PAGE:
So as I was filling up my container, trying not to get snagged by out-reaching branches, which I swear leap forward if one is anywhere in close proximity, I wondered how much influence I had left, if any. I’d spoken up in several ways in the above scenarios and also worked on a small committee that organized a petition for redress for the pastor friend, which unfortunately yielded little besides pieties and excuses. Was there any point, I wondered, in telling a story much on my mind these days — the story of the time when I worked at the denominational magazine in 2004 and all the staff were women and a leader friend told us of a recent Board of Faith and Life meeting in which a board member unleashed a rant about us, using the worst labels he could think of, it seemed, without quite calling us Beelzebub? We laughed it off and went back to work but what hurt was the stunned silence he told us had followed, no one speaking up in our defence, the chair then carrying on with the meeting.

The story had a happy ending, however, because some weeks later our friend, perhaps bothered in retrospect by his own silence, told us he’d rallied his fellow board members and they’d given the ranter an ultimatum: withdraw the remarks or resign. Apparently said ranter did the former, and while it’s possible he didn’t change his mind about us, a line about charitable behaviour had been established and our friend and his colleagues had used their influence to establish it.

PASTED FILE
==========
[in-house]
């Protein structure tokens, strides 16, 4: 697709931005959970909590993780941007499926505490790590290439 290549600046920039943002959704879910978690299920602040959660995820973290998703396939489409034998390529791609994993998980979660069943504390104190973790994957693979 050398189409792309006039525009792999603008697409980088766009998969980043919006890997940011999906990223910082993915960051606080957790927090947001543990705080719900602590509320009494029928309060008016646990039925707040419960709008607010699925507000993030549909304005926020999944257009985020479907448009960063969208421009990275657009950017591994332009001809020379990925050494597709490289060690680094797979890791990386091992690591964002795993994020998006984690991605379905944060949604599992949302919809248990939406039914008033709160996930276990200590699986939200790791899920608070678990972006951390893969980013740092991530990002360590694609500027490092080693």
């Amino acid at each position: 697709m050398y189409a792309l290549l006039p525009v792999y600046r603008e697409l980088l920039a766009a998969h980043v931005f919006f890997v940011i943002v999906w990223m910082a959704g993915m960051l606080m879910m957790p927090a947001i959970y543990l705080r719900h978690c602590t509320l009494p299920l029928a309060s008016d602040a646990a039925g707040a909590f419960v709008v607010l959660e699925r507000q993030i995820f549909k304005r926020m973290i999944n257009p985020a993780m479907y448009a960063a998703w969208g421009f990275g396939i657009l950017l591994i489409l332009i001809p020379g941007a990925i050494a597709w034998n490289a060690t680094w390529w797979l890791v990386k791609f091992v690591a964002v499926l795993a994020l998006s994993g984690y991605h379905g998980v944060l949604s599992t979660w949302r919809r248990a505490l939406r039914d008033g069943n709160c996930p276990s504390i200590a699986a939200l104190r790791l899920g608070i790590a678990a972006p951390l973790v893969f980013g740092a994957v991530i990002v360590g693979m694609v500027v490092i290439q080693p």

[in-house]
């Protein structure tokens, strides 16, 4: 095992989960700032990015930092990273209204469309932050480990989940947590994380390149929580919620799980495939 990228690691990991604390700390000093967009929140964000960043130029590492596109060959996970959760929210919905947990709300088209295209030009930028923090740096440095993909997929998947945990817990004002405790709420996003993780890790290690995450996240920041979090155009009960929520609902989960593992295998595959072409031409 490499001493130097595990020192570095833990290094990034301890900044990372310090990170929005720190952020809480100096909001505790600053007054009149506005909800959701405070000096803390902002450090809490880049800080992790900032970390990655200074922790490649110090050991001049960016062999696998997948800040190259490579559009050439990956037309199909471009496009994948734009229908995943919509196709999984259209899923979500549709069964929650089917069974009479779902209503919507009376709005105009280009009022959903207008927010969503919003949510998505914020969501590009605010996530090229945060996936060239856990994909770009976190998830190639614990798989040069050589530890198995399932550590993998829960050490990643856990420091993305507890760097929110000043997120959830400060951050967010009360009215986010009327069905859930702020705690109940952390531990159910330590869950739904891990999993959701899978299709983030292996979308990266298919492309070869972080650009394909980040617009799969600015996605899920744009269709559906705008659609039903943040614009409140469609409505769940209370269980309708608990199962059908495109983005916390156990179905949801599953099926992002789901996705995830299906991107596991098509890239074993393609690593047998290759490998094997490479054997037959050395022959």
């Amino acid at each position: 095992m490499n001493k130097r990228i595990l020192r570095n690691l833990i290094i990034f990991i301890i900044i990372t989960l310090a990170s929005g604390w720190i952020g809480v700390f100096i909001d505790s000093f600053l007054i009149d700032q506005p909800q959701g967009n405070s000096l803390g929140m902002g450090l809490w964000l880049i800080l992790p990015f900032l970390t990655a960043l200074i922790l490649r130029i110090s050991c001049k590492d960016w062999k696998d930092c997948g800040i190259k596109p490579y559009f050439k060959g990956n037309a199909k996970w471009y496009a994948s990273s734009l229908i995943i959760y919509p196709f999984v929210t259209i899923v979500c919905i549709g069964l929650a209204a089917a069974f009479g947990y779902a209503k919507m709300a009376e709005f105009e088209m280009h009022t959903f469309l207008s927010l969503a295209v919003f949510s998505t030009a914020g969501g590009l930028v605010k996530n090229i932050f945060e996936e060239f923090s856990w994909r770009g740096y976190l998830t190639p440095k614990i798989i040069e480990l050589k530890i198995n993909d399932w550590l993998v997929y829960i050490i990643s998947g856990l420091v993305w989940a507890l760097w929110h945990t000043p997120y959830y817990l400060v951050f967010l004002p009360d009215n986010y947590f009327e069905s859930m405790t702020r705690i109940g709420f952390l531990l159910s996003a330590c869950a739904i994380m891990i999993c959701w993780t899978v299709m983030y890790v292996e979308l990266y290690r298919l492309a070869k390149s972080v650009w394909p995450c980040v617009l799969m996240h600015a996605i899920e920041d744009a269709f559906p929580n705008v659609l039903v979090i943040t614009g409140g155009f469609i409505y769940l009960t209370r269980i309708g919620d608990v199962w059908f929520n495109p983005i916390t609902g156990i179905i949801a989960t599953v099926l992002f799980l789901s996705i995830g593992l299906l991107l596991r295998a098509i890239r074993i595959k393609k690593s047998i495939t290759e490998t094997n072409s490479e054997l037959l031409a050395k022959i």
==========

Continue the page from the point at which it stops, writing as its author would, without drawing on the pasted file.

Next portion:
…a line about charitable behaviour had been established, and our friend and his colleagues had used their influence to establish it. 

Would there be any point indeed, I wondered, to tell such a story? The story, in essence, seems a model and a plea to those who have influence where I have none, folks like pastors and seminary professors and colleagues of the denomination’s pinnacle leaders, who, as far as I know, though I don’t know for certain, have been mostly silent on these matters. Was there any hope of persuading them to prioritize behaviour, of persuading them that the health of their denomination is surely their concern, of pleading that they rally and declare that these harming actions must be withdrawn or somehow addressed or we no longer have confidence in the leaders responsible?

I reached home, and still had no answer about whether I had a wee edge of influence left to touch my concerns or rouse the influence of others or whether a simple story and plea would be like shouting after a bicycle man already out of earshot. I saw the half-finished jigsaw puzzle on the coffee table and thought of the enjoyable slow rhythm required for its completion; the patience of many pieces and a steady process of finding the one by one. Maybe, I thought, it’s a puzzle piece I’ll place when I find the spot it fits.